And what about the “plotters vs. pantsers” debate? Some writers prefer to plot out their whole novel and work from an outline. Others call themselves “seat of the pants” writers — they have a rough idea of where the story is going but they don’t really know until it unfolds itself as they write it. (Sounds scary to me, but whatever.)

Gardner’s piece goes for the creativity cycle crowd:

There’s the whole “time of day” issue. Some folks swear you’re at your most creative in the early hours, and insist that you should get up before dawn and hit the computer. But others are aware that they’re most creative late at night.

And critique groups:

Many people swear by them. I recommend them all the time. But… critique groups don’t actually work for everyone.

Her piece appears within three days of McHenry’s.

Back to Table of Contents

 

“You haven’t done this?”

 

If you send a rough draft to an agent, it’s going to get rejected. That thing better be polished almost to the point of self-publication. That means you workshopped it, had it critiqued, had some beta reads, have done seven, eight, nine full passes through the work on your own. You’ve read it aloud, looking for typos. You’ve had a text-to-speech program read it aloud, listening for typos. You haven’t done this? Neither path will lead where you hope.

Porter Anderson, PorterAnderson.com, Writing on the Ether, Ether for Authors, London on the Ether, JaneFriedman.com, Ed Nawotka, Philip Jones, PublishingPerspectives.com, The Bookseller.com, books, ebooks, author, agent, Amazon, publishing, The FutureBook, CONTEC Conference, Frankfurt Book Fair, Frankfurt Buchmesse, Bowker, WriterUnboxed.com

Hugh Howey

“Neither path,” in Hugh Howey’s The Work is the Work. The Path is the Path. refers to self-publishing vs. traditionally publishing. Writing from the 71st annual WorldCon in San Antonio—between McHenry’s posting and Gardner’s—Howey is struck by what sounds almost like a paralyzing quandary for some:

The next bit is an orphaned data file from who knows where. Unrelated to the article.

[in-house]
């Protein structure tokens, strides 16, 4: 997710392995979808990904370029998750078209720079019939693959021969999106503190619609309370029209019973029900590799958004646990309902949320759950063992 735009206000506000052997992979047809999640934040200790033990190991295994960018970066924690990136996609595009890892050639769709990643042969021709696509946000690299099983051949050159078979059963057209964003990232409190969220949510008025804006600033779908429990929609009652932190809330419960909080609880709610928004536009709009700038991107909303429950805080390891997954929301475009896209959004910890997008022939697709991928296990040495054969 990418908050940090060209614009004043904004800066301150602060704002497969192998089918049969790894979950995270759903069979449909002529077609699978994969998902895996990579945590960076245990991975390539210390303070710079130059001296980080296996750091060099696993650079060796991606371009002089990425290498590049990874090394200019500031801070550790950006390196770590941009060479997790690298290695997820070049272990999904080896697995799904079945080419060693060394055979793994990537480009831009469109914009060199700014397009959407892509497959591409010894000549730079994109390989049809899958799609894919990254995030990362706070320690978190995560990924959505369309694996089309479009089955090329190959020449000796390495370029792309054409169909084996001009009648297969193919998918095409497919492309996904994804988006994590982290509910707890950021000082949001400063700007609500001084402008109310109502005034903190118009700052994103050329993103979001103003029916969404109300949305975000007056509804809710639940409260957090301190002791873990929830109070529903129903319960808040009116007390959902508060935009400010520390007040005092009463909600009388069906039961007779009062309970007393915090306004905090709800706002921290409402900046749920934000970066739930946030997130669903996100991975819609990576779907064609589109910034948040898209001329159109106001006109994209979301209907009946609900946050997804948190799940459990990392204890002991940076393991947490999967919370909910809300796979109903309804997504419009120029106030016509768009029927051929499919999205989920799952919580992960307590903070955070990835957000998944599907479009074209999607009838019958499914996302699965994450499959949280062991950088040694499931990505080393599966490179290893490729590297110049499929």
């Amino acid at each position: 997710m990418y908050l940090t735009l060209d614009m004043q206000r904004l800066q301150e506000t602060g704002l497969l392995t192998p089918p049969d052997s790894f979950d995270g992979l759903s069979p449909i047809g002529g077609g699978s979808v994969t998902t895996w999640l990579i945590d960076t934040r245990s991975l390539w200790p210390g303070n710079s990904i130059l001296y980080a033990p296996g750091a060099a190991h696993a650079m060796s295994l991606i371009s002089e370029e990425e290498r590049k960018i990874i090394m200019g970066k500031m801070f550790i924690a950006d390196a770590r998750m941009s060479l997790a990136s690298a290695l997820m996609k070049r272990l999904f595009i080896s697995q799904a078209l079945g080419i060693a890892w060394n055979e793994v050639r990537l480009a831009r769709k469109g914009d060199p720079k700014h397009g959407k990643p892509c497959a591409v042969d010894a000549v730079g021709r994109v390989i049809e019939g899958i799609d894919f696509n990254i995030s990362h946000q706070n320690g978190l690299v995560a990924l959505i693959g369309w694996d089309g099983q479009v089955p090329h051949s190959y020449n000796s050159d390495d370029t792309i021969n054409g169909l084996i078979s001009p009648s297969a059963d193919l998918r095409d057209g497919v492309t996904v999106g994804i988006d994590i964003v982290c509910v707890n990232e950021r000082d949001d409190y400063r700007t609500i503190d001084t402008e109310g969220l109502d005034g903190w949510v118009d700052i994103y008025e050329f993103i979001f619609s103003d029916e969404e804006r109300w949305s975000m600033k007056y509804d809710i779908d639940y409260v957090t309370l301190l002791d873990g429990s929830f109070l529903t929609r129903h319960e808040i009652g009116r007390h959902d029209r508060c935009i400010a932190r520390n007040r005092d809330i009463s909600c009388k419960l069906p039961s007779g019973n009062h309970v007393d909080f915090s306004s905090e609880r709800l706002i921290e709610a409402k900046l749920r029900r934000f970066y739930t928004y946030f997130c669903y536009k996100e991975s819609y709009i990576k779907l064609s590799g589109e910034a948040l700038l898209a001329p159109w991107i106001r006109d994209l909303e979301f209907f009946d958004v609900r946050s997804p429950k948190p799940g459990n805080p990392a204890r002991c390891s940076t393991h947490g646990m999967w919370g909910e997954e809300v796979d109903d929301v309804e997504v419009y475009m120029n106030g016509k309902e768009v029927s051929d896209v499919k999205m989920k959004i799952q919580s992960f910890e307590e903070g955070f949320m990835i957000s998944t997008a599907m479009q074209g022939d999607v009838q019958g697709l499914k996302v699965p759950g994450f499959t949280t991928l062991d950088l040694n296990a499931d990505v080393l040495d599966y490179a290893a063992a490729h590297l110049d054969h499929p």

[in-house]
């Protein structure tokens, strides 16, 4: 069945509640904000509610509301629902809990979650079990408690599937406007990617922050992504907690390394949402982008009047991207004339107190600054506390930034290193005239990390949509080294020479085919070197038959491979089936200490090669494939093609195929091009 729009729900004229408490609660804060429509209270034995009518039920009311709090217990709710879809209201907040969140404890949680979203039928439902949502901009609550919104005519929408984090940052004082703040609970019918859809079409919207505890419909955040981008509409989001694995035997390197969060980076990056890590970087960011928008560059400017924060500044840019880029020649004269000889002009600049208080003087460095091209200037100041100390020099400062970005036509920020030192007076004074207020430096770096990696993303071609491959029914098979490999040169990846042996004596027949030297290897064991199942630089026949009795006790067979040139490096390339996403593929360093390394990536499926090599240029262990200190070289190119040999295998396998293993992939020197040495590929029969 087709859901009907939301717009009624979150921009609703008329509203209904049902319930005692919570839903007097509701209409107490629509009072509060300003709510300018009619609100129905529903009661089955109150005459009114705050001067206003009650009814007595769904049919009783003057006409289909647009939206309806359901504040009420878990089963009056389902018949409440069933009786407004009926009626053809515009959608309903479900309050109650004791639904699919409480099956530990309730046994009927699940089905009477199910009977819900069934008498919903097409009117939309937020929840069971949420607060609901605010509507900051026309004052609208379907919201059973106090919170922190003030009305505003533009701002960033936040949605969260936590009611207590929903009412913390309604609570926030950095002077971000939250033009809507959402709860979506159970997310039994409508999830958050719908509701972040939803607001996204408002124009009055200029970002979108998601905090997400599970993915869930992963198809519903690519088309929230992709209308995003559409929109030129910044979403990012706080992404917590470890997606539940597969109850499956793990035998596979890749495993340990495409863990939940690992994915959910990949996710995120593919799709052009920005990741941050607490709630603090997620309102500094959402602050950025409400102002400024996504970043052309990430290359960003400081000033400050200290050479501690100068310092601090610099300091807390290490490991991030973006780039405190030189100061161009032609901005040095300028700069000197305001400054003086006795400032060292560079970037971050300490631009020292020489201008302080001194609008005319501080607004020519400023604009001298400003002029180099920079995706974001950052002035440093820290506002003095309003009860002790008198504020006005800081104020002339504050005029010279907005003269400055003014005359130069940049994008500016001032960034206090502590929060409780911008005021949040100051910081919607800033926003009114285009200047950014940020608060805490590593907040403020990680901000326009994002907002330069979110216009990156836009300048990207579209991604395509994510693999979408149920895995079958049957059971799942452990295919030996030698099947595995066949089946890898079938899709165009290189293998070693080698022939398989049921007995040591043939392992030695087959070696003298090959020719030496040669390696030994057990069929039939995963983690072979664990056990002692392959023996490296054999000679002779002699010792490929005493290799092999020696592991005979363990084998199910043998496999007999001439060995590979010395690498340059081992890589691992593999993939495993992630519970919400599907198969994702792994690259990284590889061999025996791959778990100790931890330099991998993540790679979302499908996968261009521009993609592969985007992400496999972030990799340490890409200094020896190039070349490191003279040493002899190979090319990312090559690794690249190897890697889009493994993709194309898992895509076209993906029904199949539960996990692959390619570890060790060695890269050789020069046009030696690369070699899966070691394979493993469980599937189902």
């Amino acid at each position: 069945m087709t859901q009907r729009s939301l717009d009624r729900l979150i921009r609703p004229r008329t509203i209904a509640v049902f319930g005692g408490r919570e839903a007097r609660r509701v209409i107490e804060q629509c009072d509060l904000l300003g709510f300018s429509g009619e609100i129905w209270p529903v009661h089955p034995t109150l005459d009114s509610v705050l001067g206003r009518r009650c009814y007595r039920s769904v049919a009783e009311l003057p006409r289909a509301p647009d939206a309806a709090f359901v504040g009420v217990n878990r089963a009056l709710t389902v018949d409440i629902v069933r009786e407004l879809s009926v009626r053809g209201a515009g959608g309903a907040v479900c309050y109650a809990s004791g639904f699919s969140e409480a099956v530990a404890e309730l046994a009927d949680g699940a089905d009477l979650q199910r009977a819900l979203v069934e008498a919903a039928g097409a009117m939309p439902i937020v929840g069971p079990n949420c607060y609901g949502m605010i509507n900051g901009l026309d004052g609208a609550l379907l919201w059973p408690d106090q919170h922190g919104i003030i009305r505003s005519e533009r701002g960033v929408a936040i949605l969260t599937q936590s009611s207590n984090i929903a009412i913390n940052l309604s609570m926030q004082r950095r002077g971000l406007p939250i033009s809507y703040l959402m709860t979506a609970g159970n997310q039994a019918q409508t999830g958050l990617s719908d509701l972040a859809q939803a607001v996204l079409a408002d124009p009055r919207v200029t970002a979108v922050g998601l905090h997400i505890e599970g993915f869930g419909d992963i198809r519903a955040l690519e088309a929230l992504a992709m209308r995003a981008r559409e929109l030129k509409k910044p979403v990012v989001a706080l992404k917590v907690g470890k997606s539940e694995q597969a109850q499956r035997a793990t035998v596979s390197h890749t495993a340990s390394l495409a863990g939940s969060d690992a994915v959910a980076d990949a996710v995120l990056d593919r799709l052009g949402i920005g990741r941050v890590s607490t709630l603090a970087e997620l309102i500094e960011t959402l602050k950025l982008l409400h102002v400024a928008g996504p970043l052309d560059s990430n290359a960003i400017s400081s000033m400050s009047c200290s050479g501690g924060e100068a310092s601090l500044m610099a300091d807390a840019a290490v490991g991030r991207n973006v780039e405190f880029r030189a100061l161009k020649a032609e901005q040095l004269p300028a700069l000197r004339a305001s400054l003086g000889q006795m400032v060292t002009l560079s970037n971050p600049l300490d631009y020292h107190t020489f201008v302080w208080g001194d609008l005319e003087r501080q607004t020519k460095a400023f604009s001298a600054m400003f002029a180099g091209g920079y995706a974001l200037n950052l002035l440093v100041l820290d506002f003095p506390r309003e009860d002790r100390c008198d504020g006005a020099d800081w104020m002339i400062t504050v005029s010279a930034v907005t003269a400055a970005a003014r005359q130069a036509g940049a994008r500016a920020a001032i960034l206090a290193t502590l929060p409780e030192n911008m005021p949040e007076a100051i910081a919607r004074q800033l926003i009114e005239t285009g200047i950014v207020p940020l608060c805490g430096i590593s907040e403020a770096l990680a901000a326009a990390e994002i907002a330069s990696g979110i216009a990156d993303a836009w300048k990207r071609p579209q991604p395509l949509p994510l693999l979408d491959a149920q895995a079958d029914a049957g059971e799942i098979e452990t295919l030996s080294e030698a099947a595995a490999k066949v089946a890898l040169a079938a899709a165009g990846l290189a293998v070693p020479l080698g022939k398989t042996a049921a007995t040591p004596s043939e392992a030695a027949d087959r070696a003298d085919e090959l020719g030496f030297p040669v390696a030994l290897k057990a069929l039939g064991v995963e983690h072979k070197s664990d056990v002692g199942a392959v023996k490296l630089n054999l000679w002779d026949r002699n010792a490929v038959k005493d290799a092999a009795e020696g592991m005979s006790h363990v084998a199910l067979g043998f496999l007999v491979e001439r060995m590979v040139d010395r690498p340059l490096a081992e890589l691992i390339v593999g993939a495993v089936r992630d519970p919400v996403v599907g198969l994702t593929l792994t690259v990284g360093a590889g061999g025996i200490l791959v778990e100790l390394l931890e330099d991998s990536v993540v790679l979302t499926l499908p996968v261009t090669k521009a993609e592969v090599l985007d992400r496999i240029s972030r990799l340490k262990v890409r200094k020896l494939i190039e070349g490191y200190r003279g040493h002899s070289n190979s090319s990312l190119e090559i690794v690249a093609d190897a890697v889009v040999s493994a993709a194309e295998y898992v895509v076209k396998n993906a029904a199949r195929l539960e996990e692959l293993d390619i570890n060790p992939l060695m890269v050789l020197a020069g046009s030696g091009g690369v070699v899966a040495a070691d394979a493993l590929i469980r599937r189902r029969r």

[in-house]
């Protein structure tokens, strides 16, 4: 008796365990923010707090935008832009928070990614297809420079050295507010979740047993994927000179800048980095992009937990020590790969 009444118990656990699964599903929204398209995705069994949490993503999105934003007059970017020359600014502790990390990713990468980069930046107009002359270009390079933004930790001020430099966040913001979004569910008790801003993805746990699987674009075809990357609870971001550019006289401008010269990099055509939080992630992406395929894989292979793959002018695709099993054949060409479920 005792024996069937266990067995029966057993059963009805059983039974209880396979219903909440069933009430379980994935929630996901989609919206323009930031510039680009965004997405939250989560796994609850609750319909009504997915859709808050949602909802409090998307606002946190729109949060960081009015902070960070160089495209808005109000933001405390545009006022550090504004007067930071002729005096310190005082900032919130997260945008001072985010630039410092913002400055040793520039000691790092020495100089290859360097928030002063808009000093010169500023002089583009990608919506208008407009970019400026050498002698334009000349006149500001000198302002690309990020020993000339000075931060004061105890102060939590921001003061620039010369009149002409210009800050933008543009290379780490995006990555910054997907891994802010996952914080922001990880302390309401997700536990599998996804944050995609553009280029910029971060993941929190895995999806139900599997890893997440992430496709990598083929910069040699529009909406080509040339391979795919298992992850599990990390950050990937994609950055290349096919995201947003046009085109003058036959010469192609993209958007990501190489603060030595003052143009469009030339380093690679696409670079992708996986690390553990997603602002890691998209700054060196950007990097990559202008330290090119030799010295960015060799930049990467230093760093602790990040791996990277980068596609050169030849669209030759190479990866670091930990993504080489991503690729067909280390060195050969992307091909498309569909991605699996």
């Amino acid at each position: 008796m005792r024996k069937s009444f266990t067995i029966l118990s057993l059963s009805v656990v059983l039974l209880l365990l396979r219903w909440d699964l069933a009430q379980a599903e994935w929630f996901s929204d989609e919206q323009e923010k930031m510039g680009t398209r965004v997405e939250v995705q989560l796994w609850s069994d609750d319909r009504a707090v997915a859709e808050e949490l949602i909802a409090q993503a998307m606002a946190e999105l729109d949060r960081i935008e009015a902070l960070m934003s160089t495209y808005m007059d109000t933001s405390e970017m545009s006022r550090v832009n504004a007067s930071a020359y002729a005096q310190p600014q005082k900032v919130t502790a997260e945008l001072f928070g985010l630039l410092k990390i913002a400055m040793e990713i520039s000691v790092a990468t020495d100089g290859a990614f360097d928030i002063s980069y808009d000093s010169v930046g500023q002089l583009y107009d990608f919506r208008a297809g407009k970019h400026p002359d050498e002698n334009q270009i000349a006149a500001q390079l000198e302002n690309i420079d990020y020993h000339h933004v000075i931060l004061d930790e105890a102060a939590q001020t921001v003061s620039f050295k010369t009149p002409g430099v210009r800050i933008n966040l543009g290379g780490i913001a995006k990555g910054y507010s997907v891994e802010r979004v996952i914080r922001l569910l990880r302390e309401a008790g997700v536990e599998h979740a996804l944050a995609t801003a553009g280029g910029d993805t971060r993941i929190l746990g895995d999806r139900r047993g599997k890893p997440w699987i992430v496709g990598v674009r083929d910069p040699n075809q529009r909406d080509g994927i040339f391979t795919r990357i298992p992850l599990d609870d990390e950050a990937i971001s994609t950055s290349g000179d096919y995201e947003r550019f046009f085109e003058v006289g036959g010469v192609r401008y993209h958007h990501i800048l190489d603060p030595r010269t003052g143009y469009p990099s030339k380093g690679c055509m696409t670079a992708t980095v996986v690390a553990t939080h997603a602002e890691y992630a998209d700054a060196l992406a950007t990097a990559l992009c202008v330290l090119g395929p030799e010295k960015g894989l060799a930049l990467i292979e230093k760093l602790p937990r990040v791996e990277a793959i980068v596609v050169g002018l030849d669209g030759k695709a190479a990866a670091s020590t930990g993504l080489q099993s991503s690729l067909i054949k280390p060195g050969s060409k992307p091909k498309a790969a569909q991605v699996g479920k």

I’m seeing this conundrum a lot at WorldCon. I’ve met a lot of authors weighing their options, seen a ton of hands shoot up in panels hoping for that one last piece of advice to push them off the fence one way or the other. There’s a path on both sides of that fence, and writers can see crowds beating the grass flat. They can see the books that lie along either way.

Porter Anderson, PorterAnderson.com, Writing on the Ether, Ether for Authors, London on the Ether, JaneFriedman.com, Ed Nawotka, Philip Jones, PublishingPerspectives.com, The Bookseller.com, books, ebooks, author, agent, Amazon, publishing, The FutureBook, CONTEC Conference, Frankfurt Book Fair, Frankfurt Buchmesse, Bowker, WriterUnboxed.comThe push and the pull of this decision, in particular—to self-publish or seek a contract—is, as Howey implies with compassion, relatively new on the scale we’re seeing it.

In the past, some lone pioneers tried to forge their own self-sufficient trails and others paid through the nose for the vanity-publishing route. But a movement toward self-publishing on the scale we’re seeing now is unprecedented. Much advice about it is, by definition new. Some of it, surely, is untested.

Howey:

We fear self-publishing because of the stigma, but it is rapidly fading. We fear it because there are so many bad books out there, but those aren’t your books. We gaze longingly at the beautiful hardbacks lined up in the store windows, but those aren’t yours either. And the path didn’t make them that way. Not all that way.

And, like McHenry and Gardner, what Howey is here to tell you is that you know what you need. You know, or you’ll find out.

McHenry: